And there are other cities you spend time in for the architecture. Many of us live in a world of formulaic McMansions, soul-crushing strip malls, big box stores with 30-year shelf lives, and cold glass-and-steel office towers. We travel to cities with excellent architecture because these cities have a sense of place and because they remind us of the beauty in the world.
|Palau de la Música Catalana|
Antoni Gaudí is the most well-known of these architects, having designed glamorous houses like the Palau Güell or Casa Batlló and his unfinished masterpiece, the Sagrada Família church. But Gaudí was far from the only architect active during this time period. In fact, there’s so many Modernista-style buildings in Barcelona that the city government has put together a Ruta del Modernisme or Art Nouveau Walking Route that will take you past hidden gems that people all too often completely overlook as they seek out Gaudí’s work (I myself am guilty of this!).
This itinerary forces you to walk down under-trafficked streets mere blocks from the tourist trail as you intentionally look for stops along the way. I spent a few hours on a refreshing Sunday morning in June doing just this and gained a deeper appreciation for the city’s architecture that goes so far beyond just Gaudí.
Palau de la Música Catalana
Now, the Palau is a thoroughly Modernista building, but to understand this style of architecture, you have to keep in mind the late-19th century context that it arose from. Although the Industrial Revolution almost completely bypassed Spain, it did make inroads in the northeast, in Catalunya, where textile mills flourished and a new middle class emerged.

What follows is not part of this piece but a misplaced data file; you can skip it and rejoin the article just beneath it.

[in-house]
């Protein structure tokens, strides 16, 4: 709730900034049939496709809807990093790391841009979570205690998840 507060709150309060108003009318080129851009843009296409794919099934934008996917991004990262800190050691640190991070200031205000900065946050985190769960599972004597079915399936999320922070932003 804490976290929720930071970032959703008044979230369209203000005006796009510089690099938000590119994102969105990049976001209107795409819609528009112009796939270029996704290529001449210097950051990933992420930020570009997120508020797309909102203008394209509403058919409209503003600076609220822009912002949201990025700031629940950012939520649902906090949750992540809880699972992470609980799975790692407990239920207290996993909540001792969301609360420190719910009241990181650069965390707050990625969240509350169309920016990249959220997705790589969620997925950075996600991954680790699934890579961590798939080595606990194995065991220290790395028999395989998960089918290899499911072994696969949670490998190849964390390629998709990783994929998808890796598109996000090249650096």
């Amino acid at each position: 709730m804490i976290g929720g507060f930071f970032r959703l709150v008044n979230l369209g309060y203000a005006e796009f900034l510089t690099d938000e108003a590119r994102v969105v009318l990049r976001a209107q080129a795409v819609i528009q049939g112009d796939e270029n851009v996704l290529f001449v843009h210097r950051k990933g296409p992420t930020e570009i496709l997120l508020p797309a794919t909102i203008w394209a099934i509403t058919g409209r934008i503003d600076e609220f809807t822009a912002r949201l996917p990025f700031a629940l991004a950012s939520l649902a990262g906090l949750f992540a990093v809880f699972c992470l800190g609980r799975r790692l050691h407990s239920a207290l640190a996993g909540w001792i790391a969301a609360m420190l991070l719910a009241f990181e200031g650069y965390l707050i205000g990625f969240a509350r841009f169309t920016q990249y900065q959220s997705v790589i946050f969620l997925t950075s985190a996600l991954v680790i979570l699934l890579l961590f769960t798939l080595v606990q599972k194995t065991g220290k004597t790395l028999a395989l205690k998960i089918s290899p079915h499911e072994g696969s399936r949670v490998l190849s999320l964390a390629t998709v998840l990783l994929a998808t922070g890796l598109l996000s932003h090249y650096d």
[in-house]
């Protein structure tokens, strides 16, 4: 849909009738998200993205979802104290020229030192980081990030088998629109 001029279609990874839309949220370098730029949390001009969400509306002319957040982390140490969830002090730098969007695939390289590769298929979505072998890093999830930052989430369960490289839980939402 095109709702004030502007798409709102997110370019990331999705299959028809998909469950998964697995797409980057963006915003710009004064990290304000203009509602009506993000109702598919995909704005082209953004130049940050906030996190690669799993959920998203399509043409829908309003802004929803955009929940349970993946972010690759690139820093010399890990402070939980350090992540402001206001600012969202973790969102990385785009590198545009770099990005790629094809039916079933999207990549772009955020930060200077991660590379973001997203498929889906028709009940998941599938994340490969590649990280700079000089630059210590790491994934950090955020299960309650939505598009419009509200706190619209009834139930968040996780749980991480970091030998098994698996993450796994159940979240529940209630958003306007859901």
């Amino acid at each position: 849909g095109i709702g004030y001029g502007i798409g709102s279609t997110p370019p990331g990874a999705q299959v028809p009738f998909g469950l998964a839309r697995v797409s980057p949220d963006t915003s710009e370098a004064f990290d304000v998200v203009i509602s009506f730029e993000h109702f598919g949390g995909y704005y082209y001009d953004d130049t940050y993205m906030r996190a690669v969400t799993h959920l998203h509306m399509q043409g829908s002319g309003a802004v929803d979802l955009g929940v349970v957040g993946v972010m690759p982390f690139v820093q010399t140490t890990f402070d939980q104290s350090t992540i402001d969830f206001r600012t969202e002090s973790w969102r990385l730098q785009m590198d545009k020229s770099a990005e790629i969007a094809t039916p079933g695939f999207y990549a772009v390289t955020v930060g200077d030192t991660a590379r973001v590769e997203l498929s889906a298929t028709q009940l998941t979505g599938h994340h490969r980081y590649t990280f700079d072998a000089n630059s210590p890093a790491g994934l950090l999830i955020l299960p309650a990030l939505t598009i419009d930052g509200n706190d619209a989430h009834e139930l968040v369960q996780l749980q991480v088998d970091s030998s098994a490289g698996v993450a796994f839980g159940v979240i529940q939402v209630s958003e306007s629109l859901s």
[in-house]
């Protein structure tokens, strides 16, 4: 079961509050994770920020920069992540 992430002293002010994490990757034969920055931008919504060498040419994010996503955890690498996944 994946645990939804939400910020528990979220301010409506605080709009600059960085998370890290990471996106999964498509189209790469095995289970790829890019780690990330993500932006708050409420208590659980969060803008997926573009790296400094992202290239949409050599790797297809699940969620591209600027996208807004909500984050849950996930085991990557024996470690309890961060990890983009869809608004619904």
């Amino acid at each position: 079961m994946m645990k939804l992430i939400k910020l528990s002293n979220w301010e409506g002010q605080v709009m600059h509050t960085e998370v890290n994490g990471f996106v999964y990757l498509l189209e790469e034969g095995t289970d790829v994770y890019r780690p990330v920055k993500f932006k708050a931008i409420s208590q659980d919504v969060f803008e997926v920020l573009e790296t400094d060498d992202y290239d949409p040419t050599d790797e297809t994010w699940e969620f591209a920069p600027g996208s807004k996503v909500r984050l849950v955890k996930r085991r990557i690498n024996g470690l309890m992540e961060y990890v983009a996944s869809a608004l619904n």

|Floral tiled ceiling|
True to form, the Palau feels like it’s seething with life, from the flowers that bloom on columns, on the ceiling, and on windows to the balustrades that slither from one end to the other. Colored glass, plaster sculptures, and tile mosaics are the crescendo that direct your gaze upward, to the climax:
|Stained glass skylight|
Strolling through the Passeig de Gràcia
|Balconies and reading nooks|
|Vermouth & anchovies at Cala del Vermut|
The Block of Discord
|Casa Lleó i Morera|
Approaching the small-town Gràcia neighborhood
|Vermouth & olives at Entrepanes Díaz|
|(Source: Phillip Partridge)|
Hospital de la Santa Creu i Sant Pau
|The hospital complex|
So what is this final destination on the route? The “Hospital of the Holy Cross and St. Paul” is one of Europe’s oldest hospitals (still going strong after 600 years!) but its current location, which takes up nine city blocks, also contains the world’s largest Art Nouveau site: 18 brick pavilions dressed to the nines in colorful tile mosaics.
|One of the pavilions|
The actual day-to-day operations of the hospital now go on in state-of-the-art buildings to the north of the original site. Because of this, many of the original pavilions have been restored and are now used as offices for charities or non-profits, but other pavilions are falling apart and in dire need of repair. Nevertheless, the relaxing surroundings present a truly healing landscape full of lavender, sage, and citrus trees.
|Tapestries in tile|
Are you a fan of Art Nouveau architecture—be it by Guadí or others? Share your feelings about this unique and trailblazing movement below in the discussion thread!
For more pictures, check out my album on Flickr.